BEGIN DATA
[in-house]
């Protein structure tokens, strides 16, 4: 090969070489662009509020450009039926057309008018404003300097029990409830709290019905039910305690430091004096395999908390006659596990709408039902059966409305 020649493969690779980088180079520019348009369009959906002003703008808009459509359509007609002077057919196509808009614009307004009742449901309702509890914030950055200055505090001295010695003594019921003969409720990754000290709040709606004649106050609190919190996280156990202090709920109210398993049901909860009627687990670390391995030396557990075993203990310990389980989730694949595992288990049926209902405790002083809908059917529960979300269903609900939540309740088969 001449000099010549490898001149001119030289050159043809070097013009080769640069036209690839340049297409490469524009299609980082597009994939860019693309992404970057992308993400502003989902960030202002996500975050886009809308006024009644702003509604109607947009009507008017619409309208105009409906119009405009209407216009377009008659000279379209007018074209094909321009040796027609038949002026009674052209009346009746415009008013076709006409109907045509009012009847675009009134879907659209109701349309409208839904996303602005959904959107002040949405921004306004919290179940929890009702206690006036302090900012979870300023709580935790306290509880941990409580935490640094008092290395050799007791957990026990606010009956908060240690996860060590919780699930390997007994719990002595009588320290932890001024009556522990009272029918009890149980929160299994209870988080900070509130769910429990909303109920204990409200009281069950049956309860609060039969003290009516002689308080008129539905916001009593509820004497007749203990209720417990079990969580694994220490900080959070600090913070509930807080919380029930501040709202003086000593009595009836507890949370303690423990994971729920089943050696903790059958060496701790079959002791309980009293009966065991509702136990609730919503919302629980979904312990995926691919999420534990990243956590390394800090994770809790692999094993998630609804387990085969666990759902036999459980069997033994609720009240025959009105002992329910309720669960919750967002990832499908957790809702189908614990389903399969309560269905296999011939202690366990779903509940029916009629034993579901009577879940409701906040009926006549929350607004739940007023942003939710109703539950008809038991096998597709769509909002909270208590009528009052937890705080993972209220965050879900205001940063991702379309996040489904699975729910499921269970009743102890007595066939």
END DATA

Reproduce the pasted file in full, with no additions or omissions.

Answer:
[in-house]
């Protein structure tokens, strides 16, 4: 090969070489662009509020450009039926057309008018404003300097029990409830709290019905039910305690430091004096395999908390006659596990709408039902059966409305 020649493969690779980088180079520019348009369009959906002003703008808009459509359509007609002077057919196509808009614009307004009742449901309702509890914030950055200055505090001295010695003594019921003969409720990754000290709040709606004649106050609190919190996280156990202090709920109210398993049901909860009627687990670390391995030396557990075993203990310990389980989730694949595992288990049926209902405790002083809908059917529960979300269903609900939540309740088969 001449000099010549490898001149001119030289050159043809070097013009080769640069036209690839340049297409490469524009299609980082597009994939860019693309992404970057992308993400502003989902960030202002996500975050886009809308006024009644702003509604109607947009009507008017619409309208105009409906119009405009209407216009377009008659000279379209007018074209094909321009040796027609038949002026009674052209009346009746415009008013076709006409109907045509009012009847675009009134879907659209109701349309409208839904996303602005959904959107002040949405921004306004919290179940929890009702206690006036302090900012979870300023709580935790306290509880941990409580935490640094008092290395050799007791957990026990606010009956908060240690996860060590919780699930390997007994719990002595009588320290932890001024009556522990009272029918009890149980929160299994209870988080900070509130769910429990909303109920204990409200009281069950049956309860609060039969003290009516002689308080008129539905916001009593509820004497007749203990209720417990079990969580694994220490900080959070600090913070509930807080919380029930501040709202003086000593009595009836507890949370303690423990994971729920089943050696903790059958060496701790079959002791309980009293009966065991509702136990609730919503919302629980979904312990995926691919999420534990990243956590390394800090994770809790692999094993998630609804387990085969666990759902036999459980069997033994609720009240025959009105002992329910309720669960919750967002990832499908957790809702189908614990389903399969309560269905296999011939202690366990779903509940029916009629034993579901009577879940409701906040009926006549929350607004739940007023942003939710109703539950008809038991096998597709769509909002909270208590009528009052937890705080993972209220965050879900205001940063991702379309996040489904699975729910499921269970009743102890007595066939």